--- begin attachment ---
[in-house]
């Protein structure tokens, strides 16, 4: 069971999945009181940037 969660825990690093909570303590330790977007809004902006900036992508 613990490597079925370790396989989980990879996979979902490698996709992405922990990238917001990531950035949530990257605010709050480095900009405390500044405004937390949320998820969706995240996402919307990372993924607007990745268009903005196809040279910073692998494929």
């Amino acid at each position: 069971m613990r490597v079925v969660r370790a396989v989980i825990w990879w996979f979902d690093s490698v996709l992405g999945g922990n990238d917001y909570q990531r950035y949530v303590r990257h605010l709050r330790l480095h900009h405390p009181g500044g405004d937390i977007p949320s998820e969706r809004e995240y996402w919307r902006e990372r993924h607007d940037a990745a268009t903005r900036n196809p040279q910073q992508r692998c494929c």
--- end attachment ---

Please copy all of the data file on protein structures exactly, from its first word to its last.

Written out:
[in-house]
């Protein structure tokens, strides 16, 4: 069971999945009181940037 969660825990690093909570303590330790977007809004902006900036992508 613990490597079925370790396989989980990879996979979902490698996709992405922990990238917001990531950035949530990257605010709050480095900009405390500044405004937390949320998820969706995240996402919307990372993924607007990745268009903005196809040279910073692998494929």
């Amino acid at each position: 069971m613990r490597v079925v969660r370790a396989v989980i825990w990879w996979f979902d690093s490698v996709l992405g999945g922990n990238d917001y909570q990531r950035y949530v303590r990257h605010l709050r330790l480095h900009h405390p009181g500044g405004d937390i977007p949320s998820e969706r809004e995240y996402w919307r902006e990372r993924h607007d940037a990745a268009t903005r900036n196809p040279q910073q992508r692998c494929c």